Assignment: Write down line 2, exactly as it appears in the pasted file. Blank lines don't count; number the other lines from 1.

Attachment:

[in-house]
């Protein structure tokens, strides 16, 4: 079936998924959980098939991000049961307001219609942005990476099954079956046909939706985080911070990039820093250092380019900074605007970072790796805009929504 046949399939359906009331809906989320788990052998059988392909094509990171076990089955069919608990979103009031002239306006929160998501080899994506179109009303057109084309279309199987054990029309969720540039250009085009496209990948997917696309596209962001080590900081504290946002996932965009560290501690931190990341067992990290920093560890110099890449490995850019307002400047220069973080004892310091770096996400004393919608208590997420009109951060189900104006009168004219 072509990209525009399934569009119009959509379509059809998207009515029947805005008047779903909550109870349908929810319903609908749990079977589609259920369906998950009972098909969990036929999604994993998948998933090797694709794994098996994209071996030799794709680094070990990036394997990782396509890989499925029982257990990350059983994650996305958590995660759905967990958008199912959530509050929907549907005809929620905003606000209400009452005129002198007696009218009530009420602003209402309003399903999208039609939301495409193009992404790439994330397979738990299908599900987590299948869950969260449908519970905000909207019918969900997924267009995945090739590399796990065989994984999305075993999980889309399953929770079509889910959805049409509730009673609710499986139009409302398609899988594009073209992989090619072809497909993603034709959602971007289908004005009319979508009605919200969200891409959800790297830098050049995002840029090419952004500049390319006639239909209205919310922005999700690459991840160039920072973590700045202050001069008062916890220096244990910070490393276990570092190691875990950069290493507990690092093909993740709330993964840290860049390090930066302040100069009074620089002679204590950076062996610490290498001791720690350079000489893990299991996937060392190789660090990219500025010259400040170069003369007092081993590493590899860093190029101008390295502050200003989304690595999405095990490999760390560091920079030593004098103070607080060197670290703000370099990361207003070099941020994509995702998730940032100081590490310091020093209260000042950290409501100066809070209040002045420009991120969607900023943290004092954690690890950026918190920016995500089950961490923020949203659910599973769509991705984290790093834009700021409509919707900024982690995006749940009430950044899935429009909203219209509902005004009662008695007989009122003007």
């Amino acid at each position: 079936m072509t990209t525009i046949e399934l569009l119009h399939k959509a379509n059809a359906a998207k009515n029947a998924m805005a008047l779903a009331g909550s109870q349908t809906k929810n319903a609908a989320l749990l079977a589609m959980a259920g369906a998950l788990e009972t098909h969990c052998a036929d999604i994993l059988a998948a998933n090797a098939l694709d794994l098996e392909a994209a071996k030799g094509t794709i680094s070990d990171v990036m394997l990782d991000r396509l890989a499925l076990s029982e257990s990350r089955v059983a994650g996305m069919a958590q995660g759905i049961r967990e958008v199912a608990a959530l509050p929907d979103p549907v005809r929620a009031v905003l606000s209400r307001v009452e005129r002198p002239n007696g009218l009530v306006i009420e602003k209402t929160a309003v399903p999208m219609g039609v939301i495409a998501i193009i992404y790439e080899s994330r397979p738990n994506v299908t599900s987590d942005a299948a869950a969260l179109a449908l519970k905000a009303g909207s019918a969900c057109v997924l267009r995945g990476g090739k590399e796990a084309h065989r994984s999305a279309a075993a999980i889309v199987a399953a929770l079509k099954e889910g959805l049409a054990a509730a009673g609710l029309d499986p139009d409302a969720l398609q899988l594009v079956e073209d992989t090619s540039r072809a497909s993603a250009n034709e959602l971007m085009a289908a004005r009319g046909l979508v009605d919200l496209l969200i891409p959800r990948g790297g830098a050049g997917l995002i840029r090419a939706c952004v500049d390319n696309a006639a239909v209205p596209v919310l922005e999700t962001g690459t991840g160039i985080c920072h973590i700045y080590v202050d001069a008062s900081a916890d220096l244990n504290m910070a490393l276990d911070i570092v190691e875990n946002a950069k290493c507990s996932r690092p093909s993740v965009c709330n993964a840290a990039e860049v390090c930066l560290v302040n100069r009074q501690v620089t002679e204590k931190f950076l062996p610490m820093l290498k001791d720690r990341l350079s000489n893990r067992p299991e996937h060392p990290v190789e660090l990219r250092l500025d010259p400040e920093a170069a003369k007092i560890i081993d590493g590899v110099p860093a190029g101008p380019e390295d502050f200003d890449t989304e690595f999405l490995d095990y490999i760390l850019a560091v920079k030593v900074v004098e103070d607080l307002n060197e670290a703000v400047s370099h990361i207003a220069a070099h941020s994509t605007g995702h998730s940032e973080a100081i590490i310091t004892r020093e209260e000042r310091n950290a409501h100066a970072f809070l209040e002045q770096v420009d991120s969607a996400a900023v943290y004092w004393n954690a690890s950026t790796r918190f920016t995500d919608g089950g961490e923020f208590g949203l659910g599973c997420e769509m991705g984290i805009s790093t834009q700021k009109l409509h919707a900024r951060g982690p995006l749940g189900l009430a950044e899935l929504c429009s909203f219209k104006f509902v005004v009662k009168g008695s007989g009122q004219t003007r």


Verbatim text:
């Protein structure tokens, strides 16, 4: 079936998924959980098939991000049961307001219609942005990476099954079956046909939706985080911070990039820093250092380019900074605007970072790796805009929504 046949399939359906009331809906989320788990052998059988392909094509990171076990089955069919608990979103009031002239306006929160998501080899994506179109009303057109084309279309199987054990029309969720540039250009085009496209990948997917696309596209962001080590900081504290946002996932965009560290501690931190990341067992990290920093560890110099890449490995850019307002400047220069973080004892310091770096996400004393919608208590997420009109951060189900104006009168004219 072509990209525009399934569009119009959509379509059809998207009515029947805005008047779903909550109870349908929810319903609908749990079977589609259920369906998950009972098909969990036929999604994993998948998933090797694709794994098996994209071996030799794709680094070990990036394997990782396509890989499925029982257990990350059983994650996305958590995660759905967990958008199912959530509050929907549907005809929620905003606000209400009452005129002198007696009218009530009420602003209402309003399903999208039609939301495409193009992404790439994330397979738990299908599900987590299948869950969260449908519970905000909207019918969900997924267009995945090739590399796990065989994984999305075993999980889309399953929770079509889910959805049409509730009673609710499986139009409302398609899988594009073209992989090619072809497909993603034709959602971007289908004005009319979508009605919200969200891409959800790297830098050049995002840029090419952004500049390319006639239909209205919310922005999700690459991840160039920072973590700045202050001069008062916890220096244990910070490393276990570092190691875990950069290493507990690092093909993740709330993964840290860049390090930066302040100069009074620089002679204590950076062996610490290498001791720690350079000489893990299991996937060392190789660090990219500025010259400040170069003369007092081993590493590899860093190029101008390295502050200003989304690595999405095990490999760390560091920079030593004098103070607080060197670290703000370099990361207003070099941020994509995702998730940032100081590490310091020093209260000042950290409501100066809070209040002045420009991120969607900023943290004092954690690890950026918190920016995500089950961490923020949203659910599973769509991705984290790093834009700021409509919707900024982690995006749940009430950044899935429009909203219209509902005004009662008695007989009122003007």